DHS slammed on database merger
- By Wilson P. Dizard III
- Mar 05, 2004
The chairman of the House Appropriations Subcommittee on Homeland Security yesterday cited a gruesome assault by a deported felon in denouncing the administration's failure to provide FBI fingerprint data to the Border Patrol.
Homeland Security Department secretary Tom Ridge, appearing before the subcommittee, rejected the charge leveled by Rep Harold Rogers (R-Ky.) as well as the Justice Department inspector general's report that integrating the databases involved could take another four years.
Rogers cited Tuesday's inspector general report
in his condemnation of DHS and Justice's failure to establish connections between the FBI Integrated Automated Fingerprint Identification System database and the DHS IDENT system, also known as the Automated Biometric Identification System.
Border Patrol agents caught Victor Manual Batres, a Mexican citizen, twice in two days as he tried to enter the country from Mexico in January 2002, according to the IG report. Neither time did Border Patrol officers check the FBI's IAFIS database for information about Batres, who had a 15-year criminal history including several aggravated felony convictions and at least one prior deportation.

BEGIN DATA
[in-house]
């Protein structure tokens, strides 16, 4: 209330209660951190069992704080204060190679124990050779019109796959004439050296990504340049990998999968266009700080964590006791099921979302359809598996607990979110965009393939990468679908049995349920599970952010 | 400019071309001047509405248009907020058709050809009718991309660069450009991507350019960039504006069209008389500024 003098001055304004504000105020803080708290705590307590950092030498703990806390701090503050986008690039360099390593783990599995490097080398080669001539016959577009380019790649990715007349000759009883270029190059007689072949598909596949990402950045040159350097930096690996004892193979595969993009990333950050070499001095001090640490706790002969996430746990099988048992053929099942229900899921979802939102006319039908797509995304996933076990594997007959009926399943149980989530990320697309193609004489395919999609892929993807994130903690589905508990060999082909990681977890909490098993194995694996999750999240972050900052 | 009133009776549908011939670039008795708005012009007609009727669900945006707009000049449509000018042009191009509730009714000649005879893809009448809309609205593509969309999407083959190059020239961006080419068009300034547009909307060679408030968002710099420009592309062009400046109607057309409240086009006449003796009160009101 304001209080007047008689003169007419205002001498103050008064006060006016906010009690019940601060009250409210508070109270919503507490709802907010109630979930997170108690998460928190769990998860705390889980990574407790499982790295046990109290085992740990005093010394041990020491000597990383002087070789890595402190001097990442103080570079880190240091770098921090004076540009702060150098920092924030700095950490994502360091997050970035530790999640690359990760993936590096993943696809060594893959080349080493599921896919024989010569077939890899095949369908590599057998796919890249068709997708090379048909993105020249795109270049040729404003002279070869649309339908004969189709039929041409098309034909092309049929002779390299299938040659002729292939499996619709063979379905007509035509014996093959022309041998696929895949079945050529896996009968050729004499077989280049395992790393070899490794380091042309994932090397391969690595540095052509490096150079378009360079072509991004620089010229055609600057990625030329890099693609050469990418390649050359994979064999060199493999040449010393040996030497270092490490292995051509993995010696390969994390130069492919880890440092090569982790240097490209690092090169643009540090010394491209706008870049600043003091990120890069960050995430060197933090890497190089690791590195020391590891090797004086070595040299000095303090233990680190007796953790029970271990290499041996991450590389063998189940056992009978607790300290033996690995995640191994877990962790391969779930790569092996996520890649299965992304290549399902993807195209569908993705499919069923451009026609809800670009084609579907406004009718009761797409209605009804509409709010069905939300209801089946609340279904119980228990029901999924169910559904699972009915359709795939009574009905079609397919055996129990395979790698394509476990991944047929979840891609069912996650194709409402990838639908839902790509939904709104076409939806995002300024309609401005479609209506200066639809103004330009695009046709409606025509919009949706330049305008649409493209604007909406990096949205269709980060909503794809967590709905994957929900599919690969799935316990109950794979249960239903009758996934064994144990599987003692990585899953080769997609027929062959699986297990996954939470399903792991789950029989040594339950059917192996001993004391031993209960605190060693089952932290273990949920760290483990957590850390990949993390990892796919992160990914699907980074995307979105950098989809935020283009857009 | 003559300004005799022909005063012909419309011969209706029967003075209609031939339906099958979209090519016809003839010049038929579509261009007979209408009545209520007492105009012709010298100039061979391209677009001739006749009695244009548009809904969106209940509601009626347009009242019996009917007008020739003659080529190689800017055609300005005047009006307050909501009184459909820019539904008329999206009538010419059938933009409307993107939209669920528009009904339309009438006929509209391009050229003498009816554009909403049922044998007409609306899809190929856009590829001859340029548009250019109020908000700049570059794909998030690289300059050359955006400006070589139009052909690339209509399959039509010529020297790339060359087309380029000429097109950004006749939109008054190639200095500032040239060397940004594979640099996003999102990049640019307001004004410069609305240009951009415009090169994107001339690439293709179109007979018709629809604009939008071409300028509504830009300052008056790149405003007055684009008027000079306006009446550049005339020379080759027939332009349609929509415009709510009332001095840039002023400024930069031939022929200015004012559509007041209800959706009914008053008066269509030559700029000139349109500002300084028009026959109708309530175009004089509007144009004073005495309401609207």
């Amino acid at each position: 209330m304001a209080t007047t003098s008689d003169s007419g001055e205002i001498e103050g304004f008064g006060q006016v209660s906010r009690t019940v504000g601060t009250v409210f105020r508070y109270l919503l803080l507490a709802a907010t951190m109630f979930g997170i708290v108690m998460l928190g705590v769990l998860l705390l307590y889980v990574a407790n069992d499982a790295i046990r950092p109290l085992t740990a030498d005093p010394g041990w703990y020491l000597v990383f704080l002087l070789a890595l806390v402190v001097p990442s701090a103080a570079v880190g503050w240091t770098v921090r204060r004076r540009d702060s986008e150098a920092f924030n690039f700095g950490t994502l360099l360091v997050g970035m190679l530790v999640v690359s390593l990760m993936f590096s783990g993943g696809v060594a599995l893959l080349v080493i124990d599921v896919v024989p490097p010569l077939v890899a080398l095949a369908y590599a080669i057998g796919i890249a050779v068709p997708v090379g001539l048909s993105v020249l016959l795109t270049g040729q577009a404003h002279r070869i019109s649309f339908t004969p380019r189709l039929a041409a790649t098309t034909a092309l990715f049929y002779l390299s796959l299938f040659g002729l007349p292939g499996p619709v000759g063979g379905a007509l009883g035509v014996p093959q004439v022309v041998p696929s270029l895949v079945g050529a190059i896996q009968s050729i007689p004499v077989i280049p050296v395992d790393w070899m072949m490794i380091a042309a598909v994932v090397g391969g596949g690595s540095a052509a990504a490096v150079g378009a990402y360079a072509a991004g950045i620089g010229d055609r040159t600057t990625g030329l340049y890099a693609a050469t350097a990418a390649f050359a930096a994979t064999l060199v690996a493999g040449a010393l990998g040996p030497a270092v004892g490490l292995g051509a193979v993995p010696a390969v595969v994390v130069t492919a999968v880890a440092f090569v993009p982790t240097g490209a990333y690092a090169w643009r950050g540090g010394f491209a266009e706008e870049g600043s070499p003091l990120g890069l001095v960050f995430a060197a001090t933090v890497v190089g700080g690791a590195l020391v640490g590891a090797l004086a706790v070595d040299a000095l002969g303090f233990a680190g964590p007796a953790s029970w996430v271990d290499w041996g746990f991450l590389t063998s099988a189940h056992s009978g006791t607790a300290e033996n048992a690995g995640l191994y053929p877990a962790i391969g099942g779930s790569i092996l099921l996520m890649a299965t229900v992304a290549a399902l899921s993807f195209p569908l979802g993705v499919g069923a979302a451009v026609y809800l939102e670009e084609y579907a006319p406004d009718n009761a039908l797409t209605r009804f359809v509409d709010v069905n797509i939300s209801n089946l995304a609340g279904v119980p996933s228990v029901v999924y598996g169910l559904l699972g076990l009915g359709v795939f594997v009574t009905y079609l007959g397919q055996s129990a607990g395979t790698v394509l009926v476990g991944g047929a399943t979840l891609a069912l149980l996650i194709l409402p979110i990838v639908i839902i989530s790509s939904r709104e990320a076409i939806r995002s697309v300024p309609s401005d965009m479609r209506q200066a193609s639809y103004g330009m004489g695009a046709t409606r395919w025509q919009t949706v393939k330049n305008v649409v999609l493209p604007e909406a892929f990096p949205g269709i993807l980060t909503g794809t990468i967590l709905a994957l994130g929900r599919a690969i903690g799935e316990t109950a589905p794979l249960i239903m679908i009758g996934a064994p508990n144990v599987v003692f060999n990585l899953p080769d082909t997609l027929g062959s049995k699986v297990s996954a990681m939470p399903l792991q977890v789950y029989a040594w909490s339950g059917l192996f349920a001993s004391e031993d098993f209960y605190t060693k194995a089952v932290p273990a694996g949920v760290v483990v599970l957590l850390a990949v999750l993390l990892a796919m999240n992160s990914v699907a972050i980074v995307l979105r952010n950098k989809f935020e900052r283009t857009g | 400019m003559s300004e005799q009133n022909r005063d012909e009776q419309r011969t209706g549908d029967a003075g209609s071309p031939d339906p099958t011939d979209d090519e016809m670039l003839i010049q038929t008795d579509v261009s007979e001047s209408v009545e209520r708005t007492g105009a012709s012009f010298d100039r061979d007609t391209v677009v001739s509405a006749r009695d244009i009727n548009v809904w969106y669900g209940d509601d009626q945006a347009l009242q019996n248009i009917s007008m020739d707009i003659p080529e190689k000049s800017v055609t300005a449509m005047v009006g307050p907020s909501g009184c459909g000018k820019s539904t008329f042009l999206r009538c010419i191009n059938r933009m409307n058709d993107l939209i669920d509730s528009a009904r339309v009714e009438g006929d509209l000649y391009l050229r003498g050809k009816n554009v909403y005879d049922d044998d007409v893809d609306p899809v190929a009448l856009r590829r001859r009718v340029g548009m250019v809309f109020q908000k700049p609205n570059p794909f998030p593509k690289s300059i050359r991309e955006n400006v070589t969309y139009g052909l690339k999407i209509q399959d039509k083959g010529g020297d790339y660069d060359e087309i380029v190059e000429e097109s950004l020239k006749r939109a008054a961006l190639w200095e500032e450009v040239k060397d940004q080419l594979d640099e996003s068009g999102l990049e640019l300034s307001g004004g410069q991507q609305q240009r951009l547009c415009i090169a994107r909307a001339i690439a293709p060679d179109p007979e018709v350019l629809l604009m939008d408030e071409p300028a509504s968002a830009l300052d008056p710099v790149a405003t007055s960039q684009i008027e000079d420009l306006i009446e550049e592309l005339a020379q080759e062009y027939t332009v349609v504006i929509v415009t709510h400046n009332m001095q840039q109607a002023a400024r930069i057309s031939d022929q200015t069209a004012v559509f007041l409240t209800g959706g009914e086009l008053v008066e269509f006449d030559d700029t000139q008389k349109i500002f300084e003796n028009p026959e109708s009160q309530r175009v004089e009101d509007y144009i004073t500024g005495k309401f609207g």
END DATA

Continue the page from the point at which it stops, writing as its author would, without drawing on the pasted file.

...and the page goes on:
Batres voluntarily returned to Mexico and crossed the border illegally in September 2002, the IG said. He traveled to Oregon and brutally raped two Catholic nuns, strangling one of them with her rosary. Batres is serving a life sentence for murder without possibility of parole, according to the report.
If the Border Patrol agents had had access to IAFIS, the IG said, they could have detained Batres for re-entry after deportation, which is easy to prove and generally carries a stiff prison term.
'The Justice Department IG has just issued a report that we are vulnerable to infiltration by terrorists and criminals because of delays in making FBI fingerprint data available to the Border Patrol,' Rogers told Ridge during the hearing. 'Why can't we just get this fixed?' Rogers said he lays the blame on 'bureaucratic bungling' and told Ridge, 'We are looking to you' to integrate the databases.
Ridge responded, 'I think we can make a significant number of connections' between the two databases quickly. 'I assure you it will not take four years to hook it up.' But, he added, 'We will not have an integrated defense of the border until all' watch list databases are available to Border Patrol agents. 'We will work to get them connected long before the unacceptable four-year time frame the inspector general suggested it might take,' he said.